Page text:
Renewing biological links
Whether or not the FERC relicensing process can be put to use in a particular case, the principle to keep in mind is that wherever physical and biological links between the floodplain and the main channel and backwaters have been severed, rehabilitation must focus on renewing them. After all, a common theme in the findings from natural and experimental flood episodes is the importance of connections between riverine ecosystems, their floodplains, and the broader landscapes through which they flow. It is worth noting as well that efforts to override the tendency of rivers to reclaim their floodplains rarely pay off in the long run. On the contrary, most of the $4 billion per year in flood costs over the past decade has been associated with damage to structures in the floodplain.
We have also learned that building in the floodplain increases runoff and harms wetlands, reducing their ability to hold water and retain nitrogen, phosphorus, and other contaminants. Floodplains are the sole natural defense against the harmful effects of floods. The aftermath of the 1994 flooding caused by tropical storm Alberto in Georgia has highlighted the important role they play in minimizing damage. When floodwaters eroded agricultural fields, picking up soil particles contaminated with herbicides, pesticides, and fungicides, the large, intact forested floodplains in the area filtered out those particles, so that they never entered streams and rivers where they would have harmed water quality and aquatic life.
Fortunately, although the mechanics of reestablishing floodplains are daunting, it is not an impossible task; their ecosystems are resilient, as studies on recurrent 1990s natural floods in the lower Missouri River have shown. Annual spring floods have long been controlled in this portion of the river, which stretches from Sioux City, Iowa, to St. Louis, Missouri. As a result, it was almost totally disconnected from its floodplain by 1930, and by 1990 state or federal agencies had classified 16 species of fish, 7 plants, 6 insects, 2 mussels, 4 reptiles, 14 birds, and 3 mammals within the floodplain complex as endangered, threatened, or rare. But the situation began to change with the great Midwest flood of 1993, which overtopped or breached more than 500 levees, and the record floods that followed in 1995 and 1996. Post-flood studies have demonstrated that plants, zooplankton, aquatic insects, fish, turtles, and other animals immediately exploited the reconnection with the floodplain.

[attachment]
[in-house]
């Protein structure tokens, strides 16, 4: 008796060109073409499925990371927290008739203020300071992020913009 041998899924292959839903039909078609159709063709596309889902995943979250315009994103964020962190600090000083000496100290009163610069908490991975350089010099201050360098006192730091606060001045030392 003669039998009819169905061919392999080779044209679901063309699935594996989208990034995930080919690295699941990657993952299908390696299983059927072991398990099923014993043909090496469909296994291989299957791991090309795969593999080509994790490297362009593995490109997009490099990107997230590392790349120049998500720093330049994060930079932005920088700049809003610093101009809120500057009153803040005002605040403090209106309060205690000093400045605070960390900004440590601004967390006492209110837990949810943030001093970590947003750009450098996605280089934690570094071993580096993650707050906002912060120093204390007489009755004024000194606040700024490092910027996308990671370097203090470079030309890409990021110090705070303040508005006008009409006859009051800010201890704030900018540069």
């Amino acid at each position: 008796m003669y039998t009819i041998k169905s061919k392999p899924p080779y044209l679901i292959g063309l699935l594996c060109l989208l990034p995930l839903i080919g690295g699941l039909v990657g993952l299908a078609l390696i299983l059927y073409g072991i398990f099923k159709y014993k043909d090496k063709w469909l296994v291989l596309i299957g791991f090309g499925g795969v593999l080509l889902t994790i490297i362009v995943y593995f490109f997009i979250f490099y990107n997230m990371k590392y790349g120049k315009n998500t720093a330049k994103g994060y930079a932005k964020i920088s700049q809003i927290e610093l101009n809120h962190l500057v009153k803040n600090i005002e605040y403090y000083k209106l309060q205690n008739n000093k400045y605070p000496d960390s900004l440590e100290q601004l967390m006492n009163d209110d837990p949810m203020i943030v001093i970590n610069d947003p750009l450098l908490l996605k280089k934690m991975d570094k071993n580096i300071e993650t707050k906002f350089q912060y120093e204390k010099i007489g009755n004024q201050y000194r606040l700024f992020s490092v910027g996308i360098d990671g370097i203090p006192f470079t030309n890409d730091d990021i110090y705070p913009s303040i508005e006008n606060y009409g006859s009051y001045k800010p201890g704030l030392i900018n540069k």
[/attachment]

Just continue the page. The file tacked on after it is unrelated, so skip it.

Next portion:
Such findings suggest that essential components of river-floodplain structure and function could be restored just by reclaiming some features of floodplain habitat, such as remnant oxbows and backwaters, flood-scoured agricultural lands, and lowlands vulnerable to periodic flooding. Once the pieces of the restoration puzzle are assembled, natural forces could maintain them with little further human effort. In some cases, including areas around the Illinois and upper Mississippi rivers, existing flood control structures could be employed to manage water levels. For instance, one current approach compartmentalizes the floodplain with low levees and uses pumps and gates to create more natural flood regimes within the compartments.